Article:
'One of Ireland's most talented writers... THE GINGERBREAD WOMAN is another fine novel from a polished and sophisticated writer. The intelligence of Johnston's writing, the strength of her characterisation and the power of her dialogue all combine to make the book a strong addition to the Johnston collection' Sunday Business Post

'Johnston is at her storytelling best... An engaging and accessible novel, and those familiar with Jennifer Johnston's later writing will not be disappointed' TLS

'I was entranced... An abrasive study of love and grief' Elspeth Barker, Independent on Sunday, Books of the Year

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Customer Reviews

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Most Helpful Customer Reviews

29 of 29 people found the following review helpful By A Customer on 17 Mar 2002
Format: Paperback
"The Gingerbread Woman" clearly demonstrates Jennifer Johnston's experience as a consummate storyteller. She deals compassionately with the difficult themes of death and disease, weaving a surprisingly fast paced (very little actually happens) and compelling narrative. The characters are carefully crafted and though the reader may not like either of the main characters in their often self-indulgent pity and grief, Johnston nonetheless makes their lives both accessible and commanding of the reader's attention.
This would be a great book for any book club to discuss, as there are plenty of moral questions raised. Set in Ireland and New York, the novel provides a careful commentary on the question of adultery and lust and raises the idea of the responsibilities of terrorists. Both difficult concepts are dealt with sympathetically by Johnston, leaving the reader with no easy answers.
The narrative is very clever, with the novelist within the novel exploring her past whilst coming to terms with her present. Johnson's description of the past and the passionate love affair is wonderfully evocative and maintains the reader's interest.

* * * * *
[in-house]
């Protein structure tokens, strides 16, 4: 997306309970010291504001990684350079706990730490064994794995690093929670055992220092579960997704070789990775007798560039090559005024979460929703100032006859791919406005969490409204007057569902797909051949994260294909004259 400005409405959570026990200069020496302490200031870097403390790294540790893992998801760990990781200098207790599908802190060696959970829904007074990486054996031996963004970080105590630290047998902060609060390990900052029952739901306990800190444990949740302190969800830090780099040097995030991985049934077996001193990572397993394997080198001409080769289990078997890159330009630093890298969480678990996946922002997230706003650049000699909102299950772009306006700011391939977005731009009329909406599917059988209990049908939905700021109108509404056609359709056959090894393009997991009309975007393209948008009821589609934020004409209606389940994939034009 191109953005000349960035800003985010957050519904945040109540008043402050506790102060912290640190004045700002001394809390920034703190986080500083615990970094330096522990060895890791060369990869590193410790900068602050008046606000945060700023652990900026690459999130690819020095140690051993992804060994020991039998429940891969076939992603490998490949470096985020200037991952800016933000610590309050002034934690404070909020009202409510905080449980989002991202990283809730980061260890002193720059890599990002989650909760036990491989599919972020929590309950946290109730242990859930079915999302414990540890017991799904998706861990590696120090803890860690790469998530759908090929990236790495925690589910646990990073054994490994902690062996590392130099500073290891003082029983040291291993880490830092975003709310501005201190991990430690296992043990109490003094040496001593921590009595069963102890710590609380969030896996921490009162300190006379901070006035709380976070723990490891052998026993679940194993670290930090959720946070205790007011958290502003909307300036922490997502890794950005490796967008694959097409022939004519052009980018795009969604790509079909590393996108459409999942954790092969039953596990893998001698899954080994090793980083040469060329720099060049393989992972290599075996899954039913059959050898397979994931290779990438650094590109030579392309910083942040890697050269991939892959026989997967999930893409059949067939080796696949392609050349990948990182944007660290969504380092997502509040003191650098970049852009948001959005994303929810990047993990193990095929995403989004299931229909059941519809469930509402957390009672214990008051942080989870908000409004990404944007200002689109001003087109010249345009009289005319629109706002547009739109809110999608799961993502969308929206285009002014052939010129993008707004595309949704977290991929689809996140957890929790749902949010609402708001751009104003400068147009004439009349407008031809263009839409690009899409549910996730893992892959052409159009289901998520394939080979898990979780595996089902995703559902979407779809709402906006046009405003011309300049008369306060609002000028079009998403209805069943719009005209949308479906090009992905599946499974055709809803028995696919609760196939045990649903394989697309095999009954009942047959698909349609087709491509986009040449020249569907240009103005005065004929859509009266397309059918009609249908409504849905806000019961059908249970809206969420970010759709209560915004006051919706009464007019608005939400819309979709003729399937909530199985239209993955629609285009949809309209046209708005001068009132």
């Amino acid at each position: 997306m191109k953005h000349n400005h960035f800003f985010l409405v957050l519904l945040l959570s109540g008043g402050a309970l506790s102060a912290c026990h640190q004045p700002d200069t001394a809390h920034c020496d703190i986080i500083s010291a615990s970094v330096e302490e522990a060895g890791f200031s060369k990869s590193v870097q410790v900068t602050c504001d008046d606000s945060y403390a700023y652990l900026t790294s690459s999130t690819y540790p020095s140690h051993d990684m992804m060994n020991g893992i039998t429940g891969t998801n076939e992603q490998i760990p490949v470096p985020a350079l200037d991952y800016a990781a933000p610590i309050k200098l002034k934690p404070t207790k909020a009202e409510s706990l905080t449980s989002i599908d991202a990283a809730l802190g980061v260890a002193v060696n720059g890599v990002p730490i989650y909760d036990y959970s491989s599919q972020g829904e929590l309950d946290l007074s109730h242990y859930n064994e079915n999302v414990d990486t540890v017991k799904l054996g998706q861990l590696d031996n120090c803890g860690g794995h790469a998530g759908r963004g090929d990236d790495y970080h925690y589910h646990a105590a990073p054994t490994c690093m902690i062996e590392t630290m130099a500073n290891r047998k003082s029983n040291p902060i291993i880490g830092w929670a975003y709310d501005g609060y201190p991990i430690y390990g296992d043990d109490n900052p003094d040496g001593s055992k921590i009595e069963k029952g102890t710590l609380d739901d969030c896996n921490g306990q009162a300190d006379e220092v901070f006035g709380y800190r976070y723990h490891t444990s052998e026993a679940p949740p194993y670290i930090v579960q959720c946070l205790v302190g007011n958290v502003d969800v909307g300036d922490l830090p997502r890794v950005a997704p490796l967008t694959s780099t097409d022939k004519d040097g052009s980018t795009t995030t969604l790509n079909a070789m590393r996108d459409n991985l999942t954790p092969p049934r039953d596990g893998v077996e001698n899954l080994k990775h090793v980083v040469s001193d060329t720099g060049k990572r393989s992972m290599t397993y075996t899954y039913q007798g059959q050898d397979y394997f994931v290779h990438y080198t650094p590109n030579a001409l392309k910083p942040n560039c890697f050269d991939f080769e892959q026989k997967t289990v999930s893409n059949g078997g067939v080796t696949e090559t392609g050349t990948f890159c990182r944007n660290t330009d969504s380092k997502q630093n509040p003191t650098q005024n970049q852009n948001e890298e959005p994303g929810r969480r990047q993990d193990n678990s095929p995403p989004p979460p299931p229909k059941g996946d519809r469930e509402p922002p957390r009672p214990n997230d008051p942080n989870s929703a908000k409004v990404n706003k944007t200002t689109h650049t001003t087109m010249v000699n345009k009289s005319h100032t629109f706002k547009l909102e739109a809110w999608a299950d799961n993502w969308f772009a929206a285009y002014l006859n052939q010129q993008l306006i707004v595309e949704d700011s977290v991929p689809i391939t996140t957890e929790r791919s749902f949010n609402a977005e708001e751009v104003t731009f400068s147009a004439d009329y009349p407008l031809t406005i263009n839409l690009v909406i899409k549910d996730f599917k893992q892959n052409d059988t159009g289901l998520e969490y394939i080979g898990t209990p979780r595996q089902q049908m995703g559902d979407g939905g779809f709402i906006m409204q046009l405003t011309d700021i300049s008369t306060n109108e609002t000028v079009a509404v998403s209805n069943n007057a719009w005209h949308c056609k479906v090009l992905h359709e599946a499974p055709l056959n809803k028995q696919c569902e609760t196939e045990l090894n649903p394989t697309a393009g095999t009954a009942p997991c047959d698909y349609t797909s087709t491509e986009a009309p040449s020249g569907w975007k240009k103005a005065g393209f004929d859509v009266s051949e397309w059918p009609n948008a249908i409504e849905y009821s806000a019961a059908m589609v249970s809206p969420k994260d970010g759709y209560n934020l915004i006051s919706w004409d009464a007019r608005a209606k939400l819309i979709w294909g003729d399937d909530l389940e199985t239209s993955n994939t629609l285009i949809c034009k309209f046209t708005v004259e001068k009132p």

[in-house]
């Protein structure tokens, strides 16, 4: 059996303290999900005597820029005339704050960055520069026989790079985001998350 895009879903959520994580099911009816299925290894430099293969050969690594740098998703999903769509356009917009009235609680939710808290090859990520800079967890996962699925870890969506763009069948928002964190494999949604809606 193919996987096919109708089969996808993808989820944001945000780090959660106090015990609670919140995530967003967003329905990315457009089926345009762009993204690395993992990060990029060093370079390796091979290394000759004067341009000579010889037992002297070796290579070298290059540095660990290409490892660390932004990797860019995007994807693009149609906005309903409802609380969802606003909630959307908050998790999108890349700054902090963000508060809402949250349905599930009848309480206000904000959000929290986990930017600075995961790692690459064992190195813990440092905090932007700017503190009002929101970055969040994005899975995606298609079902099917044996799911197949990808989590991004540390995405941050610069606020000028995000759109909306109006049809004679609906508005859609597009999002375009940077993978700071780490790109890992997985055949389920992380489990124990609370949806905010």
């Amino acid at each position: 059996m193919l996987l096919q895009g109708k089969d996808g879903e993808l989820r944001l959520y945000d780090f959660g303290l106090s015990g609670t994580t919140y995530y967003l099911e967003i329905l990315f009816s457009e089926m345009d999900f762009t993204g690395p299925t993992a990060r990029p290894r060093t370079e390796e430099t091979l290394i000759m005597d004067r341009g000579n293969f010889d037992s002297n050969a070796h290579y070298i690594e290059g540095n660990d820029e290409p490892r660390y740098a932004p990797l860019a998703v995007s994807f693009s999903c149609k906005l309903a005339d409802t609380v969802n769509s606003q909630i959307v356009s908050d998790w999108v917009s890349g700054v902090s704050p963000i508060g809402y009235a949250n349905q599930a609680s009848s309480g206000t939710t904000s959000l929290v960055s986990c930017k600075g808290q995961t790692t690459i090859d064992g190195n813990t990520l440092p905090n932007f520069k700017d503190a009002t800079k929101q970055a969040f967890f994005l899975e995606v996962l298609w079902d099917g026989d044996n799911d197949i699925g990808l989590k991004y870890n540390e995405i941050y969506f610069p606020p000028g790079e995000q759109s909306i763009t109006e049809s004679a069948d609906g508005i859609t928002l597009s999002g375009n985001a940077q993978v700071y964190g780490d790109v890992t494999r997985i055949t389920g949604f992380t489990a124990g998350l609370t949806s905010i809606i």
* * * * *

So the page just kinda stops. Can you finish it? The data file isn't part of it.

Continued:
The end of the novel is a little frustrating; another book club debate could revolve around when the reader guesses the outcome! And I was also a little dissatisfied with the moral message of adultery leading to heartache and ultimately punishment for the protagonist. Nonetheless this is a beautifully written book; I read it in one sitting and thoroughly enjoyed the whole thing. Having never encountered Johnson before I will certainly search out her other novels as both her style and her themes provide the reader with food for thought, an element sadly lacking in a number of recent best sellers.
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10 of 10 people found the following review helpful By John McCartney, Amazon Customer on 3 Mar 2011
Format: Paperback
I've had Jennifer Johnston's early novels on my shelves for years - since they were first published in the early 1970s in fact - but it was this book which set me re-reading those stories, and buying some more recent ones. The plot of The Gingerbread Woman is simple: two people with tragic back-stories meet by chance and, without realising it, set each other on the road to at least partial recovery. The treacheries that cause their separate unhappiness are quite different, but the processes of adjustment which the protagonists have to go through are touchingly similar. The moral is that time is a great - but not complete - healer. A lovely book.